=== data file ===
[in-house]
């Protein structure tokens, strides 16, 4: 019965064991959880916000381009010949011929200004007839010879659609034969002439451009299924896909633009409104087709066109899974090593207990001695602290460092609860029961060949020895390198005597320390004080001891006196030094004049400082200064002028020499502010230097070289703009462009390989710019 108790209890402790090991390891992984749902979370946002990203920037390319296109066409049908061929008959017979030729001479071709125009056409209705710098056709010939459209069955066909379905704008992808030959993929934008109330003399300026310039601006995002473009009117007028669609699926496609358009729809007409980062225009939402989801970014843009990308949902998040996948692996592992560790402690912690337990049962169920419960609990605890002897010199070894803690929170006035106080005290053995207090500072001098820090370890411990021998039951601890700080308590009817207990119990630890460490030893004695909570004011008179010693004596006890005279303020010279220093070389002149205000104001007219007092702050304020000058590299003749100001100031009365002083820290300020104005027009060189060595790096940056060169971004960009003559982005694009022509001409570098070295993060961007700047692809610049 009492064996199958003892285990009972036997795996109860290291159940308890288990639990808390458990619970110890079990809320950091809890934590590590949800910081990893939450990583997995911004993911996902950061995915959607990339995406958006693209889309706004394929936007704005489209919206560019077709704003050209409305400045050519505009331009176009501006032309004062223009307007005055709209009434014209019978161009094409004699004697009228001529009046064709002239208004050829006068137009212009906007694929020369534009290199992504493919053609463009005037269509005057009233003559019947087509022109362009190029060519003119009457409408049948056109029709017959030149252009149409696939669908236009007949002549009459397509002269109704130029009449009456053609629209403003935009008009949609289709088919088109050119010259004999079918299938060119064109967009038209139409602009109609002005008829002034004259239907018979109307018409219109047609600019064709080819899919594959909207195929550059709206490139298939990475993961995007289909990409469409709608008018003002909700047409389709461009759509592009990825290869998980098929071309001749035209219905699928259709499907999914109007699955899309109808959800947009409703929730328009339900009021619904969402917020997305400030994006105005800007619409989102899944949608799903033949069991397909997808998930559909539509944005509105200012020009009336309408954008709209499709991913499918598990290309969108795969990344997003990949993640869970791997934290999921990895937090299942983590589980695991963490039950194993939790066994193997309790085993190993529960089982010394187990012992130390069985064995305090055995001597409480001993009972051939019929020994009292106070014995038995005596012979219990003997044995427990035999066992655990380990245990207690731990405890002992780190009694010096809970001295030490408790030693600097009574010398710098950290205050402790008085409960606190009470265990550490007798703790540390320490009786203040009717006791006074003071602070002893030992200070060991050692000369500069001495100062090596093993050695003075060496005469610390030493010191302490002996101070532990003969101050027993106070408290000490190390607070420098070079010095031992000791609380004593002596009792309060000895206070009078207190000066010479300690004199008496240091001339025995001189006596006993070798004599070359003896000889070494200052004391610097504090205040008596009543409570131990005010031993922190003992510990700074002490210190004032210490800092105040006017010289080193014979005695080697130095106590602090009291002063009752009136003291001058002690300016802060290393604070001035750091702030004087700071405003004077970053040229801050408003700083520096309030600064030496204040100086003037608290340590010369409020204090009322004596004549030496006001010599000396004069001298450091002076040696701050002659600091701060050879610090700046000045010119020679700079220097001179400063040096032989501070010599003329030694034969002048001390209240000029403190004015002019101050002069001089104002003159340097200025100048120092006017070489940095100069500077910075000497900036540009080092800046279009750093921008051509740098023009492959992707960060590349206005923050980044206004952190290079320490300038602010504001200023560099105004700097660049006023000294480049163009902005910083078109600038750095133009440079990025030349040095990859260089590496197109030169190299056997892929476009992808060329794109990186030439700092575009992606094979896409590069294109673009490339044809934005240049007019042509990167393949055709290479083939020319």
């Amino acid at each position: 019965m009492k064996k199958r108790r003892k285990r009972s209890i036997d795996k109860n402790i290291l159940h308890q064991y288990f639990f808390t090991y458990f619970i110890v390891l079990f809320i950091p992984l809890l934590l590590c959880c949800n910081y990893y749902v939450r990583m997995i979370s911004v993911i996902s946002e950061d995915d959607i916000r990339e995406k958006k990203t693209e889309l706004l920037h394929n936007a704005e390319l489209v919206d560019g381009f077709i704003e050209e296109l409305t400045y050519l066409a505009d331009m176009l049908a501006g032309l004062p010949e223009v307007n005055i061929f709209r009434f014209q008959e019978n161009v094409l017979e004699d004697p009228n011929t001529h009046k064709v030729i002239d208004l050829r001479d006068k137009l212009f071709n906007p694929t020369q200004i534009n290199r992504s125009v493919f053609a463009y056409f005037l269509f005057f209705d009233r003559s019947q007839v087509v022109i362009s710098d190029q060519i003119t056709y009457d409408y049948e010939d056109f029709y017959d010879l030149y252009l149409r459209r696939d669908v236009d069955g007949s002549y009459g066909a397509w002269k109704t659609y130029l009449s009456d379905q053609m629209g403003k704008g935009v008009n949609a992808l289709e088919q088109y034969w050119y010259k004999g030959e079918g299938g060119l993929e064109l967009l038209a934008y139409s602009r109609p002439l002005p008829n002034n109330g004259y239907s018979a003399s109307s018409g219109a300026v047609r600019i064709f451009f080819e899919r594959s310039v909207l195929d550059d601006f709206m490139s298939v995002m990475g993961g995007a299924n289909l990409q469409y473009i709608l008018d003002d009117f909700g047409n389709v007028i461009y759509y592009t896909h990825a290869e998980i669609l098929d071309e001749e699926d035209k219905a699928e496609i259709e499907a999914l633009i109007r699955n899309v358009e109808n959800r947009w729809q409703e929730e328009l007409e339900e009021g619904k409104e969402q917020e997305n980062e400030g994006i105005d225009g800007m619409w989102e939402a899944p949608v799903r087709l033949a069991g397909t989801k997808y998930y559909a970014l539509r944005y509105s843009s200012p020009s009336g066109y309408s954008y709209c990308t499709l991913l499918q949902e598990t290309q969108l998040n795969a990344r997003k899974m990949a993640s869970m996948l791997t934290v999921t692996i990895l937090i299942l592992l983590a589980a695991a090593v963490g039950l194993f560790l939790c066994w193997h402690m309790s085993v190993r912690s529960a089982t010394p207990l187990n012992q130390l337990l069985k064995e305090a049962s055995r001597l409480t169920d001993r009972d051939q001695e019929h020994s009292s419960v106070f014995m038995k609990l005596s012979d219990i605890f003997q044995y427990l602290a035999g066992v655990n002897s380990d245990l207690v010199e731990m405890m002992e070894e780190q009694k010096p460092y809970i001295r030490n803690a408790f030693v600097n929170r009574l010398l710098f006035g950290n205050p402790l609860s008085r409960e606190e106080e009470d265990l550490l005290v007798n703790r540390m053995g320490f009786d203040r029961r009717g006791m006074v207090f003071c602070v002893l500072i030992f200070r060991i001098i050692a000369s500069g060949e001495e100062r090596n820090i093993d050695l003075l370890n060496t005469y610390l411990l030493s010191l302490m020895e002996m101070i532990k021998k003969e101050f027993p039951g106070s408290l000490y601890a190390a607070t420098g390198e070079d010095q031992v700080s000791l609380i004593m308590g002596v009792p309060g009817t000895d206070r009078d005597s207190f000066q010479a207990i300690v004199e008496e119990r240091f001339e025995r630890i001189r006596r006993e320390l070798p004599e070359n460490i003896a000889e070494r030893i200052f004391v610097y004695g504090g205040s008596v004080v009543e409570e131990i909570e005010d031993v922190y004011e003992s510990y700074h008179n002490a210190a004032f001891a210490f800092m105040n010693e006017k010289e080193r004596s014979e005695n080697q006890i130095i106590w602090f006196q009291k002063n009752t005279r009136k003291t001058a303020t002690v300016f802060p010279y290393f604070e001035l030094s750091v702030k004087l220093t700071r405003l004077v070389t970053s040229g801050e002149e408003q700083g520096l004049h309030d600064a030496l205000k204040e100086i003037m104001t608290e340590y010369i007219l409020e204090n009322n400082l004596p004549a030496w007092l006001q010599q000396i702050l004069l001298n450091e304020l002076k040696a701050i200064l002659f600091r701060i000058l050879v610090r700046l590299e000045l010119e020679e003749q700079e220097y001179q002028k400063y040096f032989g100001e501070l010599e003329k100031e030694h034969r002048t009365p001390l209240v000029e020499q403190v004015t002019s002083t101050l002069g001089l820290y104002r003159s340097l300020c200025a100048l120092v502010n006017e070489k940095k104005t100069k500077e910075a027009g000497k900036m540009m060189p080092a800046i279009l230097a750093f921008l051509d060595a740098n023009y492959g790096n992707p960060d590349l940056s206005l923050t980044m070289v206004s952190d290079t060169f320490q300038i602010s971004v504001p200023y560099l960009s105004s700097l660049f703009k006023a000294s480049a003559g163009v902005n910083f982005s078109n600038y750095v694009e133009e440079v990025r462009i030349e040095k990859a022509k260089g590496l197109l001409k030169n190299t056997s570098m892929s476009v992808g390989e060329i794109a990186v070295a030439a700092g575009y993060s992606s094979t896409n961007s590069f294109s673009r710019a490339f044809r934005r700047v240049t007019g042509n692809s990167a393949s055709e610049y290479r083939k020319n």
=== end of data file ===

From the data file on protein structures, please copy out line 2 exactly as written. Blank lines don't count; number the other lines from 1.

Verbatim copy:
């Protein structure tokens, strides 16, 4: 019965064991959880916000381009010949011929200004007839010879659609034969002439451009299924896909633009409104087709066109899974090593207990001695602290460092609860029961060949020895390198005597320390004080001891006196030094004049400082200064002028020499502010230097070289703009462009390989710019 108790209890402790090991390891992984749902979370946002990203920037390319296109066409049908061929008959017979030729001479071709125009056409209705710098056709010939459209069955066909379905704008992808030959993929934008109330003399300026310039601006995002473009009117007028669609699926496609358009729809007409980062225009939402989801970014843009990308949902998040996948692996592992560790402690912690337990049962169920419960609990605890002897010199070894803690929170006035106080005290053995207090500072001098820090370890411990021998039951601890700080308590009817207990119990630890460490030893004695909570004011008179010693004596006890005279303020010279220093070389002149205000104001007219007092702050304020000058590299003749100001100031009365002083820290300020104005027009060189060595790096940056060169971004960009003559982005694009022509001409570098070295993060961007700047692809610049 009492064996199958003892285990009972036997795996109860290291159940308890288990639990808390458990619970110890079990809320950091809890934590590590949800910081990893939450990583997995911004993911996902950061995915959607990339995406958006693209889309706004394929936007704005489209919206560019077709704003050209409305400045050519505009331009176009501006032309004062223009307007005055709209009434014209019978161009094409004699004697009228001529009046064709002239208004050829006068137009212009906007694929020369534009290199992504493919053609463009005037269509005057009233003559019947087509022109362009190029060519003119009457409408049948056109029709017959030149252009149409696939669908236009007949002549009459397509002269109704130029009449009456053609629209403003935009008009949609289709088919088109050119010259004999079918299938060119064109967009038209139409602009109609002005008829002034004259239907018979109307018409219109047609600019064709080819899919594959909207195929550059709206490139298939990475993961995007289909990409469409709608008018003002909700047409389709461009759509592009990825290869998980098929071309001749035209219905699928259709499907999914109007699955899309109808959800947009409703929730328009339900009021619904969402917020997305400030994006105005800007619409989102899944949608799903033949069991397909997808998930559909539509944005509105200012020009009336309408954008709209499709991913499918598990290309969108795969990344997003990949993640869970791997934290999921990895937090299942983590589980695991963490039950194993939790066994193997309790085993190993529960089982010394187990012992130390069985064995305090055995001597409480001993009972051939019929020994009292106070014995038995005596012979219990003997044995427990035999066992655990380990245990207690731990405890002992780190009694010096809970001295030490408790030693600097009574010398710098950290205050402790008085409960606190009470265990550490007798703790540390320490009786203040009717006791006074003071602070002893030992200070060991050692000369500069001495100062090596093993050695003075060496005469610390030493010191302490002996101070532990003969101050027993106070408290000490190390607070420098070079010095031992000791609380004593002596009792309060000895206070009078207190000066010479300690004199008496240091001339025995001189006596006993070798004599070359003896000889070494200052004391610097504090205040008596009543409570131990005010031993922190003992510990700074002490210190004032210490800092105040006017010289080193014979005695080697130095106590602090009291002063009752009136003291001058002690300016802060290393604070001035750091702030004087700071405003004077970053040229801050408003700083520096309030600064030496204040100086003037608290340590010369409020204090009322004596004549030496006001010599000396004069001298450091002076040696701050002659600091701060050879610090700046000045010119020679700079220097001179400063040096032989501070010599003329030694034969002048001390209240000029403190004015002019101050002069001089104002003159340097200025100048120092006017070489940095100069500077910075000497900036540009080092800046279009750093921008051509740098023009492959992707960060590349206005923050980044206004952190290079320490300038602010504001200023560099105004700097660049006023000294480049163009902005910083078109600038750095133009440079990025030349040095990859260089590496197109030169190299056997892929476009992808060329794109990186030439700092575009992606094979896409590069294109673009490339044809934005240049007019042509990167393949055709290479083939020319």